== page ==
Mahatma Gandhi in his long years of public service shared a special bond with many. However, his bond with Rajaji, as Chakravarthy Rajagopalachari is more popularly known, was one of the most intimate, a relationship that lasted from 1919 till the Mahatma’s martyrdom separated them.
A rare bond which eludes description into a single framework – master and pupil, leader and follower, friends on equal footing, relatives at the personal level through marriage or souls separated at birth. The mutual respect is best captured in Gandhi’s remark, ‘Rajaji is at least six months ahead of me’.
Separated by time and distance at birth – Gandhi was born in 1869 at Porbandar, Gujarat while Rajaji was born in 1878 at Thorapally near Hosur in Tamil Nadu – their paths merged with Gandhi’s entry into Indian politics. Both Gandhi and Rajaji shared a similar childhood experience. Born in a relatively humble family (Rajaji’s father was a village Munsiff) with modest means, a poor physique, a schooling with no hint of future greatness, and both ending up studying law.
As Gandhi had his small rebellious experiments in childhood so did Rajaji, when he burnt a cloth just to see how it looked like. Rajaji too had his escapade with a Muslim childhood friend who was fascinated by the Hindu deity Hanuman and tried in vain to teach the former the art of wrestling to improve his physical strength.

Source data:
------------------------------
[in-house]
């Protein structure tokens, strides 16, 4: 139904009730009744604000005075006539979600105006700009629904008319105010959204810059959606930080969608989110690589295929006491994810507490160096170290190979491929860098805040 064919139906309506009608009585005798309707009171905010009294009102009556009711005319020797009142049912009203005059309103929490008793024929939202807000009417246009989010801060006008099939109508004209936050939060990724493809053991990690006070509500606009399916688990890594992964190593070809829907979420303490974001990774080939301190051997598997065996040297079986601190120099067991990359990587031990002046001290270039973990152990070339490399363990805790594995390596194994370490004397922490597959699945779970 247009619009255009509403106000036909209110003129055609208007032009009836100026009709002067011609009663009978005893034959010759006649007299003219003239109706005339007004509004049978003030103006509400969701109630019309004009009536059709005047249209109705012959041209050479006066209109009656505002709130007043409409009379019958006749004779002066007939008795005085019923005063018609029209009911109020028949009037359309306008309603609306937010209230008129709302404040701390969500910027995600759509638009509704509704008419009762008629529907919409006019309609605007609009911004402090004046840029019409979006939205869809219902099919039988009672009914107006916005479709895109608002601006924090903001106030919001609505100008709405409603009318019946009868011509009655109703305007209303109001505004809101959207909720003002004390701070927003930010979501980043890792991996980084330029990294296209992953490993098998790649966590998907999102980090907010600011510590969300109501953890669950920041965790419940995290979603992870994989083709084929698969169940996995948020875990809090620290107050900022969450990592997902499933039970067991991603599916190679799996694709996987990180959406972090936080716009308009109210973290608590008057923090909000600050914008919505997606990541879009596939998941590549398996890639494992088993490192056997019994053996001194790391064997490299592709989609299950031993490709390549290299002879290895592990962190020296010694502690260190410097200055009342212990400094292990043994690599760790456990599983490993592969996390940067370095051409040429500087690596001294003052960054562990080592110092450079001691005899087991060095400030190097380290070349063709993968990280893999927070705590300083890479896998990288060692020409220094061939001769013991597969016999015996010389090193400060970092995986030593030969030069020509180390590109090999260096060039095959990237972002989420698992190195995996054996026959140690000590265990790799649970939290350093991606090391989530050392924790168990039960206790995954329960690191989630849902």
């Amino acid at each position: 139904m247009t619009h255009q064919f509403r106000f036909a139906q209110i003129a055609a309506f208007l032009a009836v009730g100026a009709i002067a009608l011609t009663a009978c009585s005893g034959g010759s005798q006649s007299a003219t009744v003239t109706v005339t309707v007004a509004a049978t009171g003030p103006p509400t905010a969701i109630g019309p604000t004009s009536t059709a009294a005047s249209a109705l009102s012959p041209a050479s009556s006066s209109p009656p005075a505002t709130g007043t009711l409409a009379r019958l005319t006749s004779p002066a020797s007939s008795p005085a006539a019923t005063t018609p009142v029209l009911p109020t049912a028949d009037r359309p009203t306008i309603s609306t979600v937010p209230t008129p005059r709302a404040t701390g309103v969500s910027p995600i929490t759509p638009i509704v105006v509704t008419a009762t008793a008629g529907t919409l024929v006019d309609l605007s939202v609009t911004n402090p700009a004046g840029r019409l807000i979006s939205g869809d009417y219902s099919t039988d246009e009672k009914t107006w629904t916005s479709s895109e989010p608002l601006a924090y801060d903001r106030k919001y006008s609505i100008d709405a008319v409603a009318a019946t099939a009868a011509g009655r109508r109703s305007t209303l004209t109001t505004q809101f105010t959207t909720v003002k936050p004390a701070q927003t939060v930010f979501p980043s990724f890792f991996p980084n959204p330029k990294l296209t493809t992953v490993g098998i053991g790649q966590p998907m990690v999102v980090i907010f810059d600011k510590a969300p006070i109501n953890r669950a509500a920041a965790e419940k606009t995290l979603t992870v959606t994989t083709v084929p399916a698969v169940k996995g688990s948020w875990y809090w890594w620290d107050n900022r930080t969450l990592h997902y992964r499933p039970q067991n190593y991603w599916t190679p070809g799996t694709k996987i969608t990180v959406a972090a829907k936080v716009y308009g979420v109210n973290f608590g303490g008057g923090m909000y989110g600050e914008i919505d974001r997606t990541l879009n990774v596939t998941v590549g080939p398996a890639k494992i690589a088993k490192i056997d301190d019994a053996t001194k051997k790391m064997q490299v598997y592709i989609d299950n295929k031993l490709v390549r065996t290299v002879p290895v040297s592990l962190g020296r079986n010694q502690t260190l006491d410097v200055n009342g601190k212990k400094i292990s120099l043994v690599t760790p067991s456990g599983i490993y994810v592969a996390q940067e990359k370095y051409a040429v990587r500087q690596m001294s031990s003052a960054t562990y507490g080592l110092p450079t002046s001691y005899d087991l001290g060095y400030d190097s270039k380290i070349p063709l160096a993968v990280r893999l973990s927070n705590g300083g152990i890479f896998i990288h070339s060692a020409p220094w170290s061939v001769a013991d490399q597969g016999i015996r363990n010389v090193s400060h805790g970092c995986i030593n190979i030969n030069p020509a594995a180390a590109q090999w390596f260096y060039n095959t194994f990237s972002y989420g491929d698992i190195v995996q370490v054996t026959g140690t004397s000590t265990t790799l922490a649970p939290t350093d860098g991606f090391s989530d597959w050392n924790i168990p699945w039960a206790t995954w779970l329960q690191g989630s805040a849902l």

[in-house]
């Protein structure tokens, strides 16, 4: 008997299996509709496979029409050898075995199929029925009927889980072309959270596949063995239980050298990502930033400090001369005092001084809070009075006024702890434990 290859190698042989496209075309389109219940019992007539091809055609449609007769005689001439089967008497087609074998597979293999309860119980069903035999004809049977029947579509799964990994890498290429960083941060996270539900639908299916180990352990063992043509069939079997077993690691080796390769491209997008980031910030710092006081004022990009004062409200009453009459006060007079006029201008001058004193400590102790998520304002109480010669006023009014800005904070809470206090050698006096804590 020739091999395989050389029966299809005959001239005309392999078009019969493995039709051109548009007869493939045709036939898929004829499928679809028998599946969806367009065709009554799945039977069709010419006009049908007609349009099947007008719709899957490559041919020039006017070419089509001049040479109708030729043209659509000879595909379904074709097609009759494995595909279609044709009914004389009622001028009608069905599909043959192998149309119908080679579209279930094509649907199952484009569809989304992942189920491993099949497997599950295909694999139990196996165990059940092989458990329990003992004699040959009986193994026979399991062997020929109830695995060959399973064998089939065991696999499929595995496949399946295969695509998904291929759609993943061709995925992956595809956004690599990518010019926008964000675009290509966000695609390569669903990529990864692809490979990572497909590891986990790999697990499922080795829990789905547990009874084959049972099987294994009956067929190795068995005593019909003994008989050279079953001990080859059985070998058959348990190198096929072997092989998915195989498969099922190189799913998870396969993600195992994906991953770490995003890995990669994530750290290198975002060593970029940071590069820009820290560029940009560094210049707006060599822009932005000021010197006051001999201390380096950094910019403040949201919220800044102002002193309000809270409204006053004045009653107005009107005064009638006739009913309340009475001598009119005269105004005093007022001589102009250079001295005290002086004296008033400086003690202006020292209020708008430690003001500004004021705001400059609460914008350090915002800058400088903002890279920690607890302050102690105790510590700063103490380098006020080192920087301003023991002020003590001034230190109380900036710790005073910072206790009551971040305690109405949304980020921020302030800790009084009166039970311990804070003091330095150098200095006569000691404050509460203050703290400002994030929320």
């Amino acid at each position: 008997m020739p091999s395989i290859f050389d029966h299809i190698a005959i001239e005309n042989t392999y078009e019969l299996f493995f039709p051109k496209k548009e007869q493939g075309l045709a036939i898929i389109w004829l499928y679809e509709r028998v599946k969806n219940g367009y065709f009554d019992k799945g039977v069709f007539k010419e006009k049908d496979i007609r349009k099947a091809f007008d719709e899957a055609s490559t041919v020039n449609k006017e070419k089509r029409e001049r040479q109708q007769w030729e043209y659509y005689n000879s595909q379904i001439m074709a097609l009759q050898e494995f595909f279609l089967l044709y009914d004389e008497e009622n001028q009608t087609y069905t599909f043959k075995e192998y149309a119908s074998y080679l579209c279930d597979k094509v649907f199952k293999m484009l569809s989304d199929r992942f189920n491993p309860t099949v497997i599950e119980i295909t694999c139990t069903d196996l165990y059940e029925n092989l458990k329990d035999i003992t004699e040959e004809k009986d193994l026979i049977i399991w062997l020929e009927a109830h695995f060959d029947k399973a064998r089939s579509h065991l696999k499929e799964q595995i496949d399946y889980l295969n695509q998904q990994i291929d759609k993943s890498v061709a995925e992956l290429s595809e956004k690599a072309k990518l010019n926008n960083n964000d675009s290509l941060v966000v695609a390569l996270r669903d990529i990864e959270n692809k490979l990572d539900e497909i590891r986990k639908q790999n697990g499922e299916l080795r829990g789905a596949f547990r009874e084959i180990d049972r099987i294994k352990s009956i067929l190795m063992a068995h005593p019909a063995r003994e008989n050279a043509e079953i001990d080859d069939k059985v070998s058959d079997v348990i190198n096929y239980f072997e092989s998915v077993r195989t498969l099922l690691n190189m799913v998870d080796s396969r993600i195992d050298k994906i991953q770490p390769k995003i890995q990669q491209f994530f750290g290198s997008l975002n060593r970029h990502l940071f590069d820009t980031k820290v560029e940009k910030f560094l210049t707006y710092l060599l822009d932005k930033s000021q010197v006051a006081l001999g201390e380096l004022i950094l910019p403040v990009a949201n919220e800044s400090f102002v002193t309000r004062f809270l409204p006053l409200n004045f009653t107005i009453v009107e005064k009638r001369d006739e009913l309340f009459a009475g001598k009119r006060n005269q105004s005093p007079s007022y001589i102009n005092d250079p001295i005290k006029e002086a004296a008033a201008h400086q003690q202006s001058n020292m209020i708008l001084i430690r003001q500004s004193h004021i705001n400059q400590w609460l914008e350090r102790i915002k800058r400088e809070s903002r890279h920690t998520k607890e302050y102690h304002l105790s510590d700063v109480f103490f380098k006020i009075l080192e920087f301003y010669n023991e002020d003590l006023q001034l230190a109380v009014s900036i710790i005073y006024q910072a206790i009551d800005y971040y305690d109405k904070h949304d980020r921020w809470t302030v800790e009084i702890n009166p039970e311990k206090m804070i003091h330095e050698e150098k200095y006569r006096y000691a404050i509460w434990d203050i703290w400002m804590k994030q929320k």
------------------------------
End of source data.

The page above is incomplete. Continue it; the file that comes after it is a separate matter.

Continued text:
Rajaji had a very successful career as a lawyer from the very beginning, which brought him fame and fortune. Rajaji was initiated into political struggle through the strand of Indian nationalism led by Bal Gangadhar Tilak. His work as Chairman of the Salem Municipality anticipated many aspects of Gandhi’s constructive programme such as taking up the cause against untouchability when he admitted two students into the government school despite heavy opposition: ensured that the water supply in agraharam which was entrusted to a person from depressed class remained with him despite stiff opposition and the taking up of a strong anti-liquor stance.
Rajaji first heard about Gandhi as a barrister fighting for the rights of the Indians in South Africa. His first introduction to Gandhi was through the latter’s book Hind Swaraj or ‘Indian Home Rule’. He was possibly the first to review the book in India. He collected a handsome sum and dispatched it to Gandhi in South Africa through Gopala Krishna Gokhale. During an address Rajaji placed Gandhi on par as a leader with Tilak. Gandhiji had won Rajaji’s heart even before they met.